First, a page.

Take Your Cocktails to the Next Level with Egg Whites
Most primary cocktail ingredients just sound delicious. Lime and tonic water? Yes, please. Bitters and simple syrup? Sign me up. Egg whites and... wait... egg whites? In a cocktail?
- Don't Miss: The Perfect Formula for Making Any Cocktail
If you haven't ever had a cocktail with egg whites in it, you may be a little weirded out by the concept. I don't blame you; I'm not even remotely fazed by raw eggs, and yet it took me a long time to try one in a drink.
But it's worth it. Oh, is it worth it!
The primary purpose of egg whites in cocktails is to add a luscious froth atop your drink, very similar to the milk foam atop your cappuccino. We're all familiar with what happens when you whip egg whites into a meringue, and you're doing virtually the same thing when you add whites to your cocktail. The main protein in egg whites (which is, amusingly, called "ovalbumin") begins to unwind when the white is beaten or shaken. Air gets trapped in the protein, and as it unwinds it turns into soft foam.
When this occurs in your cocktail, it adds a creamy element that rests on the top of your drink. The egg white also makes the cocktail itself a little smoother and richer, since it acts as a binder that helps the ingredients blend, but it's mostly noticeable for the frothy top that takes your cocktail to a whole new level.
And don't worry: the whites impart no flavor into your drink.
If you go to a fancy bar, you may notice lots of egg whites in cocktails. They're a very common ingredient in sours (such as the Whiskey Sour or the Pisco Sour), and fizzes (such as the Gin Fizz or Americano Fizz), but are commonly omitted by bartenders who fear that their customers will be turned off by raw egg. But if you're not bothered by raw eggs, they're easy to use, and the results are well worth it.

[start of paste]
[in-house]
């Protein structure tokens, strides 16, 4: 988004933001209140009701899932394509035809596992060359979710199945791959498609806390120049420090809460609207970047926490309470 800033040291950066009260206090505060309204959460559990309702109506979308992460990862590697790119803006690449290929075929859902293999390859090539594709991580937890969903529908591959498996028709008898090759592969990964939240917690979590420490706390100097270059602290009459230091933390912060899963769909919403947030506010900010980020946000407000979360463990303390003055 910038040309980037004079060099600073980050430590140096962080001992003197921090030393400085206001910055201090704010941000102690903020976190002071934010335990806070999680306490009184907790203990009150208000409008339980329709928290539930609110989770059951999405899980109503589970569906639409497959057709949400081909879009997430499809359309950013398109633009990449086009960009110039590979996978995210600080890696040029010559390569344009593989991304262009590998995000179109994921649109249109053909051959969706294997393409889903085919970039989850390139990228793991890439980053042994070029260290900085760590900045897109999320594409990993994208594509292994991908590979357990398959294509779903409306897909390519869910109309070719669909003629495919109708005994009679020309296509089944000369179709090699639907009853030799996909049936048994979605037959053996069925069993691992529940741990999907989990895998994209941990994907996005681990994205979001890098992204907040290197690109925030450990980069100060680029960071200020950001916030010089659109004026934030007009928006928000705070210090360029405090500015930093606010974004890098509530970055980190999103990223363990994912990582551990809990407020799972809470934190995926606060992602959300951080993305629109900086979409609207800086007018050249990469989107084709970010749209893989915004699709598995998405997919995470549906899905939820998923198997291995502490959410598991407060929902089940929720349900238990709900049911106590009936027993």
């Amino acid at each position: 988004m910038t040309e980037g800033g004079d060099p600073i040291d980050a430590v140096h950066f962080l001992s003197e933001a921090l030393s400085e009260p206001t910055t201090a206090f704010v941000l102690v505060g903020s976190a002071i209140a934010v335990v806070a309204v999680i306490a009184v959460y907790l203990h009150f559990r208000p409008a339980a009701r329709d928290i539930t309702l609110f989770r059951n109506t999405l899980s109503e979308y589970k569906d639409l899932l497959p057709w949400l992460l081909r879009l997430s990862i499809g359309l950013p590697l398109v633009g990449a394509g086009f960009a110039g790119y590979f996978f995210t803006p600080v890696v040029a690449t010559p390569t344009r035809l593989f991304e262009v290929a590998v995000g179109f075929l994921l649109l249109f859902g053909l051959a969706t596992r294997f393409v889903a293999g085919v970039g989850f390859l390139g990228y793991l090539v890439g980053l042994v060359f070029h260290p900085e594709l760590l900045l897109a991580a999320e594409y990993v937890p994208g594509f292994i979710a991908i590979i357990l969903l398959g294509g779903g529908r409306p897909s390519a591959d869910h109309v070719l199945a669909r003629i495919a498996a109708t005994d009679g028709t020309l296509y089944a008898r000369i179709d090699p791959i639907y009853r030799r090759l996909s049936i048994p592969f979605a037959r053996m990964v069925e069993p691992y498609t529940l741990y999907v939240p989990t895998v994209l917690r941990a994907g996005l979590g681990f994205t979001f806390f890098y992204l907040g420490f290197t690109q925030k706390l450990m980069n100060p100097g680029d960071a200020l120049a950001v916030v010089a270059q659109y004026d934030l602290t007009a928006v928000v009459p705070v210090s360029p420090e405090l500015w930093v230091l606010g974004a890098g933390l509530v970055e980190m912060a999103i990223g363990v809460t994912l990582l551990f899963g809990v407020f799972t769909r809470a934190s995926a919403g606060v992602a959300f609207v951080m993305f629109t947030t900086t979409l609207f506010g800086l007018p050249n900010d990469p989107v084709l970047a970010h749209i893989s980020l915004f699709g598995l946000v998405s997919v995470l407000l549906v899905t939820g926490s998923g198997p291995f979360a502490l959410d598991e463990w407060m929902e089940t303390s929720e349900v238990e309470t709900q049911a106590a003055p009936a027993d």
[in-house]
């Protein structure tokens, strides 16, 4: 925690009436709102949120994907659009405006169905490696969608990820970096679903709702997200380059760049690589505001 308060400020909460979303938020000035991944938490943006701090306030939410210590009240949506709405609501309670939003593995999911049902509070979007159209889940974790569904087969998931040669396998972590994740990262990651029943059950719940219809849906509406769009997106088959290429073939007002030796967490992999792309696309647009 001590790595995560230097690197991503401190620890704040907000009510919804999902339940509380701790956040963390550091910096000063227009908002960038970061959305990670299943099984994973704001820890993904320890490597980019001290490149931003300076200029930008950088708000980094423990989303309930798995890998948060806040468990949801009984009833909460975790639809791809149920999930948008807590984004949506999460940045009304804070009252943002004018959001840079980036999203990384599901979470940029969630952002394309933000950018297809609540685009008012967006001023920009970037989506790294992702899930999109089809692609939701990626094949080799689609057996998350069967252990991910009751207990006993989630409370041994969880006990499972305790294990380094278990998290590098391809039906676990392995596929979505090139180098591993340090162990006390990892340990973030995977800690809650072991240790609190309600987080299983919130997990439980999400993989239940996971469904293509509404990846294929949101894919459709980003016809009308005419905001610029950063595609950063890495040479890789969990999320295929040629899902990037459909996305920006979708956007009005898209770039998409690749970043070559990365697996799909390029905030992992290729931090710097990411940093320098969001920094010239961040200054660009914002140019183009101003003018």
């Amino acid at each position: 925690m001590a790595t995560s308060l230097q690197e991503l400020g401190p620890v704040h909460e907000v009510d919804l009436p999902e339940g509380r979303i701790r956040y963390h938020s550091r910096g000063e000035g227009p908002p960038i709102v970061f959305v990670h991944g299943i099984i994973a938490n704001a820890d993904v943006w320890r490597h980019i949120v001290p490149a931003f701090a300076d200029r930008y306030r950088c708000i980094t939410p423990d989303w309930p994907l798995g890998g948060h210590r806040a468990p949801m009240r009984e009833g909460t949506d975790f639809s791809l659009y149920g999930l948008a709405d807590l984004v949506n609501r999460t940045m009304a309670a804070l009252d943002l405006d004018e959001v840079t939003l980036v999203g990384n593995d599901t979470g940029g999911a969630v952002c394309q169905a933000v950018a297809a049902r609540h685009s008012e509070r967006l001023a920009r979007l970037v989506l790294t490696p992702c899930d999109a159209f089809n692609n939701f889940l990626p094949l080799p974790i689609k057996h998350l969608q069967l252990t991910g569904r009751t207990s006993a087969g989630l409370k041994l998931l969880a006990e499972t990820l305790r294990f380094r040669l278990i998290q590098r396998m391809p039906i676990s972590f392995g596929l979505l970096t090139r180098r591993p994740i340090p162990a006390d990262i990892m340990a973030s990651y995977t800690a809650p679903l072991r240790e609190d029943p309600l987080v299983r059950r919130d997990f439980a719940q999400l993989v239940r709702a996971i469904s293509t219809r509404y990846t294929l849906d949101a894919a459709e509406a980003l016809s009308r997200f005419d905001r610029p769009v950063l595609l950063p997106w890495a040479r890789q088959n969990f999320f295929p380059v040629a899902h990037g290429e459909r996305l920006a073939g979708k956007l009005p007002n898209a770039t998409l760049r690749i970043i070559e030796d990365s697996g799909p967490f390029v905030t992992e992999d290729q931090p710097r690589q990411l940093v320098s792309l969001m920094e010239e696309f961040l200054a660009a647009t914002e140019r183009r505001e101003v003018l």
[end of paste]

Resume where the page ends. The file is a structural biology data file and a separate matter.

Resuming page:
Choose an egg white cocktail recipe, and add all of the ingredients to your shaker, but don't add ice! (More on that below.) If you don't have a recipe that calls for egg whites, just use a sour or fizz recipe, and add 3/4 of an ounce of egg white.
Unlike with most cocktails, an egg white cocktail calls for a "dry shake" (a bit of a misnomer), which is simply a shake without the ice. Add all your ingredients and shake vigorously for about a minute; the egg white should form a velvety foam in the shaker when they've been adequately whipped.
Now, proceed like a normal cocktail: add ice to your shaker (for dilution and temperature), and shake again (at this point your arm will probably be pretty tired!)
It's always a good idea to strain cocktails to keep ingredients or ice shards from getting in your glass. But it's especially important with an egg white cocktail; if you don't properly shake your cocktail, parts of the egg white won't whip, and you won't want to imbibe those. Straining the drink helps keep any rogue whites in the shaker.
Some people aren't comfortable eating raw eggs, and I understand; thankfully, sours and fizzes are still delicious without the egg whites. That said, the risk of salmonella is greatly exaggerated, and you can minimize risk by using fresh, responsibly raised eggs that have been stored in the fridge.